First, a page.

Monday, September 2, 2019

Scary Stories to Tell in the Dark (2019)

The small town of Mill Valley talks about the Bellow's legacy in whispers, of a successful family disappearing, deadly stories, imprisonment, and black magic. In 1968, Stella, her friends, and a stranger find themselves in the Bellow's supposedly haunted house where they dread up old memories and accidentally bring the stories to life. To survive, the teens have to delve into the past and dredge up the truth, which turns out to be much different than the rumors still told by the town.

Scary Stories to Tell in the Dark was one of my many childhood obsessions. I remember chasing my brother around and reading him The Red Spot story that scared him so much. The surreal, almost tactile illustrations by Stephen Gammell enhance the stories and make the books especially memorable. A film adaptation is a dream come true for me, even as an adult. These books are a big reason why I'm such a huge horror fan today and it's exciting for this film to introduce more people to such a formative work for many.

The film features a larger narrative of Stella, her friends Auggie and Chuck, and a kind stranger Ramon as they fall victim to Sarah Bellow's scary stories. The characters are well drawn enough to service the story and get the audience to care about them. Stella and Ramon are the most detailed characters. Stella is still dealing with the guilt and pain of her mom abandoning her and Ramon doesn't want to share his brother's fate, who died in the Vietnam War. Their backstories, rooted in trauma, provide emotion to the film and anchor the story in reality. The other characters aren't quite as detailed, but they don't really need to be. The stories and creatures are what people are most excited for.

The stories are pretty faithful to the books and so are the creature designs. Seeing Gammell's art literally come to life in such a creepy way is so amazing. The missing toe corpse (portrayed by Javier Botet), the pale woman, the jangly man, and Harold the scarecrow are all well designed, creepy, and just a little different from their drawn counterparts.  There isn't much blood or gore, but the alternatives are more chilling. For instance, Tommy, a racist jock, is stabbed with a pitchfork and sprouts hay, eventually transforming into the scarecrow in his family's field. The pale woman was the scariest of the monsters because of the oppressive red lighting and the inability to escape her. She didn't even seem outwardly malicious, simply walking toward her victim, but she appeared in every room and hall. Each one is produced by a mixture of practical effects and digital effects that work well together. I am pleased with how they turned out and I would love to see other creatures from the books replicated by the same team.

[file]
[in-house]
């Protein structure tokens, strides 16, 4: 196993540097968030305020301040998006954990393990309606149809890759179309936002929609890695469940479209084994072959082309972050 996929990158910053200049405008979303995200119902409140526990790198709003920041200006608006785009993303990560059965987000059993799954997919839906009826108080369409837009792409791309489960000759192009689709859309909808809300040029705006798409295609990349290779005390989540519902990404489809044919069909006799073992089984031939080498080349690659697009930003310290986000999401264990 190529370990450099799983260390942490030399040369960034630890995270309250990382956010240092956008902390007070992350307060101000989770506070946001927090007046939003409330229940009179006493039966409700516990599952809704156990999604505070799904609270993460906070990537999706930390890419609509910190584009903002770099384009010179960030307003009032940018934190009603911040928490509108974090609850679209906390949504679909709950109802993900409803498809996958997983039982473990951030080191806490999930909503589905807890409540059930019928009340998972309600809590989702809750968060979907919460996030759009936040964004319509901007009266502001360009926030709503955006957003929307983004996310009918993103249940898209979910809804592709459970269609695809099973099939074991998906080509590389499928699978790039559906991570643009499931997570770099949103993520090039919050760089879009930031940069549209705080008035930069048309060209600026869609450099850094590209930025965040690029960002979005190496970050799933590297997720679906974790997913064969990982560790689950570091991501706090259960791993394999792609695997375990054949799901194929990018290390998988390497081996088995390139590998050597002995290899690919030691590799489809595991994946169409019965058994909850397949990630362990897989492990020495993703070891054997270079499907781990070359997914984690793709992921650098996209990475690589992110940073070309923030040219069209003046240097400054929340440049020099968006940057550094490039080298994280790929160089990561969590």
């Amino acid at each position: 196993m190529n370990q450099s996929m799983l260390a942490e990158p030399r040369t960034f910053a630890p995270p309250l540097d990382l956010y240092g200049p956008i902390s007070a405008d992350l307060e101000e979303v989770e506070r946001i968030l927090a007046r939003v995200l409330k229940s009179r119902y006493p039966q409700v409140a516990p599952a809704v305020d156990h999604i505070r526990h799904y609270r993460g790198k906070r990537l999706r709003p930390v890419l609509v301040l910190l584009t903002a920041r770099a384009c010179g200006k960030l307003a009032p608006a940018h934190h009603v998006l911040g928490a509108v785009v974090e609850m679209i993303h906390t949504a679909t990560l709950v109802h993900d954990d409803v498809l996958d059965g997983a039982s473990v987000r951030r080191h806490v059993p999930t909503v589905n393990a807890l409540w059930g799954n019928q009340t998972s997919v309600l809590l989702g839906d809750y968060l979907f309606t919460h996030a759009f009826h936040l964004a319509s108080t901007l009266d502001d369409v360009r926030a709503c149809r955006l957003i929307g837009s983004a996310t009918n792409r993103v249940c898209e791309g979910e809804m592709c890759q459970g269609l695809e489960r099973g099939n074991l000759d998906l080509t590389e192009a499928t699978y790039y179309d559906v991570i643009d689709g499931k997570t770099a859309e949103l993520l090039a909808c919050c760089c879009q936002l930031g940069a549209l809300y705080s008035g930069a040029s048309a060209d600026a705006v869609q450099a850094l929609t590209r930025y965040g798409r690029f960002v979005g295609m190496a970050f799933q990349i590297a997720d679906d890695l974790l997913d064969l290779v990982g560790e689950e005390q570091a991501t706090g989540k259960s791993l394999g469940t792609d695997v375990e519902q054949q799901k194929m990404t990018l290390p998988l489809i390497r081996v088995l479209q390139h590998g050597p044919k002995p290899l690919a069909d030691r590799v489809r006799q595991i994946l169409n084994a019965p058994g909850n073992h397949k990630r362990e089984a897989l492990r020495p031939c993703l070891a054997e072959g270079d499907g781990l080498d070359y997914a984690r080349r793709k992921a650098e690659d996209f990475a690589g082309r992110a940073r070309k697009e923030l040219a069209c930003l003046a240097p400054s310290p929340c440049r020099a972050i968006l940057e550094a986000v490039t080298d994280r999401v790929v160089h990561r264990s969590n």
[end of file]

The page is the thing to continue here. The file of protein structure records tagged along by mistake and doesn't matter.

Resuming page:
** spoilers **

The frame story takes place in 1968, during Nixon's election. Real world problems are present in the story even though they ultimately take a back seat to the horror and fantasy. Many of the social and political events in the film reflect things happening today, such as corrupt corporations poisoning locals and blaming someone else and the current president empowering racists. It's an interesting point of view that makes the events feel closer to home. The main message of the film is to not believe the accepted narrative and dig deeper to find and expose the truth. Sarah and Lou Lou, Sarah's only friend and a black servant, are blamed for killing children with scary stories and witchcraft when it was actually the Bellow's paper mill bleeding mercury into the water. Like The Autopsy of Jane Doe, Sarah transforms into an evil force after being blamed as an innocent and punishes the guilty. The kids make racist assumptions about Lou Lou when questioning her in the present and expose a harmful trope seen in many horror films of black people corrupting innocent white people. This film has surprising depth and feels relevant.

Scary Stories to Tell in the Dark is a fun, creepy film with fantastical and real world horror side by side. Being a PG-13 movie, the creatures can't be as horrific as some vocal adult fans would have liked, but I was impressed by the balance of scary and keeping the target audience in mind. The Scary Stories books are for children and I would have been disappointed if the original audience were excluded from the film. The ending is definitely open for a sequel and I hope to see another film with even more of the memorable creatures reproduced on the screen.

My rating: 8/10 fishmuffins